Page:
With respect to the second vertical velocity, the processor 10 obtains the second vertical velocity differently depending upon whether the GPS receiver 14 provides a vertical velocity value or merely provides GPS altitude. If the GPS receiver provides signals indicative of the vertical velocity of the aircraft, the processor defines the second vertical velocity to be equal to the vertical velocity value provided by the GPS receiver. See blocks 26 and 28. If the GPS receiver does not provide vertical velocity, however, the processor receives a series of GPS altitude values over time and determines the rate of the change of the GPS altitude values. See blocks 30 and 32. The processor then multiplies the rate of change by 60 to convert to feet per minute as opposed to feet per second in order to obtain the second vertical velocity designated HgDot in FIG. 2. See block 34. As shown in FIG. 2 and in block 36 of FIG. 4, the processor can also low pass filter the second vertical velocity in order to remove high frequency noise and to smooth the resulting vertical velocity. While the low pass filter can be implemented in various fashions, the low pass filter of one embodiment is a three sample median filter.

The processor 10 then combines the first and second vertical velocities to determine the vertical speed of the aircraft. See block 38. In particular, the processor combines the first and second vertical velocities so as to include the best attributes of the first and second vertical velocities, while at least partially filtering or attenuating their less desirable attributes. For example, the processor preferably combines the first and second vertical velocities to determine the vertical speed of the aircraft in such a manner that the vertical speed has the resolution of the second vertical velocity, i.e., the vertical velocity obtained from the GPS receiver, and the long term stability of the first vertical velocity, i.e., the vertical velocity based upon pressure altitude. Moreover, the processor preferably combines the first and second vertical velocities in such a manner that the resulting vertical speed is not significantly adversely affected by either the drift of the second vertical velocity, i.e., the vertical velocity obtained from the GPS receiver, or the relatively poor resolution of the first vertical velocity, i.e., the vertical velocity based upon pressure altitude.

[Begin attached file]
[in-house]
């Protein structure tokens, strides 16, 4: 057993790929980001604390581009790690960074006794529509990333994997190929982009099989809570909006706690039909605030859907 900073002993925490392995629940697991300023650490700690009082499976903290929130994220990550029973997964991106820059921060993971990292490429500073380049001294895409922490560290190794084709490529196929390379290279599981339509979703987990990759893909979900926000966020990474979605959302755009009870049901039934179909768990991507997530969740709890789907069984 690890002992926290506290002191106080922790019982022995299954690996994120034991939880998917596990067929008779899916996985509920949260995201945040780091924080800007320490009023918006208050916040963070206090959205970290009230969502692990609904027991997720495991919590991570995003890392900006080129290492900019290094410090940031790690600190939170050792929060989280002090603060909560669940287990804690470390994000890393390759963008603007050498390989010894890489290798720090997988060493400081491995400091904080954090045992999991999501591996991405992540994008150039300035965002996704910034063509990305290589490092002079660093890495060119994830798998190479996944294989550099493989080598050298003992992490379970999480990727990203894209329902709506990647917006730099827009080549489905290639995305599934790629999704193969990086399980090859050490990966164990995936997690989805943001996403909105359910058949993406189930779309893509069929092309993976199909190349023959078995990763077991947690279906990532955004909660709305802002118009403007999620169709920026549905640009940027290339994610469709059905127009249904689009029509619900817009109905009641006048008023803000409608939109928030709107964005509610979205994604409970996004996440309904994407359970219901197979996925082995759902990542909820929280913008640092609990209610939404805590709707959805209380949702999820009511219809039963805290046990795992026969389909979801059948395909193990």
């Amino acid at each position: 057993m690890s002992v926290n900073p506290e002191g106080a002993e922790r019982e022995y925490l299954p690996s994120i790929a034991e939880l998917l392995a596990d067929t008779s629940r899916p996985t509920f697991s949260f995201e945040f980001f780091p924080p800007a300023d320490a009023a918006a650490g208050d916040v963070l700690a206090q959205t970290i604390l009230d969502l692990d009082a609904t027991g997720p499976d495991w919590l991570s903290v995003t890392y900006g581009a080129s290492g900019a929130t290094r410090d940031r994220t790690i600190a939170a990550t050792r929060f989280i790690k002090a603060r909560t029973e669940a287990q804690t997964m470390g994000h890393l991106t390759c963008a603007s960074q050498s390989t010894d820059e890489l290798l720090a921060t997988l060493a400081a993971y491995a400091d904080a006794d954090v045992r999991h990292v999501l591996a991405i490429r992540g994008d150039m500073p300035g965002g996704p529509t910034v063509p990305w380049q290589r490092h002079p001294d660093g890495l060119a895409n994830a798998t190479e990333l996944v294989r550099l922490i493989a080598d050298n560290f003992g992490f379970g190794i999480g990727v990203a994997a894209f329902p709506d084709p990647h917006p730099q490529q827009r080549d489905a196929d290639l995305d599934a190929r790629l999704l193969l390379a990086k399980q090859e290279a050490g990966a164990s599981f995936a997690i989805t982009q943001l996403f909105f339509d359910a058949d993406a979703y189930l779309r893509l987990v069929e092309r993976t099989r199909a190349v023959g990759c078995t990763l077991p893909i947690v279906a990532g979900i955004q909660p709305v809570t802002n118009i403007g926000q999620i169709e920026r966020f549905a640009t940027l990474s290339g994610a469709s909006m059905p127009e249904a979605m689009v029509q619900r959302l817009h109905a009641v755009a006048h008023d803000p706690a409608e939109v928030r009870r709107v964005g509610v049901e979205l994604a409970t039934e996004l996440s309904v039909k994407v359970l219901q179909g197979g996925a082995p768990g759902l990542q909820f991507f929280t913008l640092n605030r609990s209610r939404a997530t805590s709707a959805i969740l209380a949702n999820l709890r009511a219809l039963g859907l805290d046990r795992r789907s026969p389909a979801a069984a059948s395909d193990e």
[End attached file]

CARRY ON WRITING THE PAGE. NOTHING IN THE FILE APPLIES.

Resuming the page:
As such, the processor 10 preferably implements a complementary filter to combine the best attributes of the first and second vertical velocities. Although the complementary filter can be designed in a number of different manners, the complementary filter of the illustrated embodiment initially divides the difference between the first vertical velocity, i.e., the vertical velocity derived from pressure altitude, and the prior output of the complementary filter (as a result of the feedback described below) by a filter time constant, τ, and then integrates the result. See blocks 50 and 52 of FIG. 2, respectively. By dividing by the filter time constant, the complementary filter can effectively weight the first vertical velocity. Preferably, the complementary filter weights the difference between the first vertical velocity and the prior filter output depending upon the resolution of the pressure altitude from which the first vertical velocity was derived, with greater time constants and, therefore, less weight being given to pressure altitude values having poorer resolution. In one embodiment, the processor selects the time constant τ as follows:

Resolution of
Pressure Altitude τ
100 feet 60
 10 feet 30
 1 foot 10

However, the time constant τ need not be defined in terms of a few discrete values, but can be defined by a mathematical function that is typically at least partially dependent upon the resolution of the pressure altitude values.

So long as the aircraft is determined to be in the air, the processor 10 then sums the vertical velocity components obtained from the pressure altitude and the GPS receiver 14 to determine the vertical speed of the aircraft in feet per minute. See block 54 of FIG. 2. As shown, the processor can also negatively feed back the sum of the vertical velocity components such that the resulting vertical speed of the aircraft is actually defined as follows: Vertical Speed = HgDot * τ S τ S - 1 + HpDot τ S + 1